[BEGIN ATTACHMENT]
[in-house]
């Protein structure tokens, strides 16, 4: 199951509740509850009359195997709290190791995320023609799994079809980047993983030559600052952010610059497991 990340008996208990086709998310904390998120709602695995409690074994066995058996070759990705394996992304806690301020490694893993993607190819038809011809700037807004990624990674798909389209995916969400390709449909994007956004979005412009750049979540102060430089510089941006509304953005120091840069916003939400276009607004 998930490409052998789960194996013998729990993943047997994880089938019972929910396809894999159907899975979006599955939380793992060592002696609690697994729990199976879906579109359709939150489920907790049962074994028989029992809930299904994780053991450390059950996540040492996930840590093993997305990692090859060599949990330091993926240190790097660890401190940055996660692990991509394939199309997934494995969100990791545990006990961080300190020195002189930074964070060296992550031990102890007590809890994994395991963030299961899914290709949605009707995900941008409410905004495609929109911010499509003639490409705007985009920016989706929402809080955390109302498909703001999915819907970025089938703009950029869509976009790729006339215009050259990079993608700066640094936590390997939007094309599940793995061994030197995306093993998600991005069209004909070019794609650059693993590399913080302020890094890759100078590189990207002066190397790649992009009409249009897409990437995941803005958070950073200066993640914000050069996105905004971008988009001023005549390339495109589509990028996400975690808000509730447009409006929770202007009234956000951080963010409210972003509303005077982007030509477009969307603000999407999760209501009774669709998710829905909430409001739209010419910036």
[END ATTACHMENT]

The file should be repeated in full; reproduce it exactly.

[in-house]
């Protein structure tokens, strides 16, 4: 199951509740509850009359195997709290190791995320023609799994079809980047993983030559600052952010610059497991 990340008996208990086709998310904390998120709602695995409690074994066995058996070759990705394996992304806690301020490694893993993607190819038809011809700037807004990624990674798909389209995916969400390709449909994007956004979005412009750049979540102060430089510089941006509304953005120091840069916003939400276009607004 998930490409052998789960194996013998729990993943047997994880089938019972929910396809894999159907899975979006599955939380793992060592002696609690697994729990199976879906579109359709939150489920907790049962074994028989029992809930299904994780053991450390059950996540040492996930840590093993997305990692090859060599949990330091993926240190790097660890401190940055996660692990991509394939199309997934494995969100990791545990006990961080300190020195002189930074964070060296992550031990102890007590809890994994395991963030299961899914290709949605009707995900941008409410905004495609929109911010499509003639490409705007985009920016989706929402809080955390109302498909703001999915819907970025089938703009950029869509976009790729006339215009050259990079993608700066640094936590390997939007094309599940793995061994030197995306093993998600991005069209004909070019794609650059693993590399913080302020890094890759100078590189990207002066190397790649992009009409249009897409990437995941803005958070950073200066993640914000050069996105905004971008988009001023005549390339495109589509990028996400975690808000509730447009409006929770202007009234956000951080963010409210972003509303005077982007030509477009969307603000999407999760209501009774669709998710829905909430409001739209010419910036």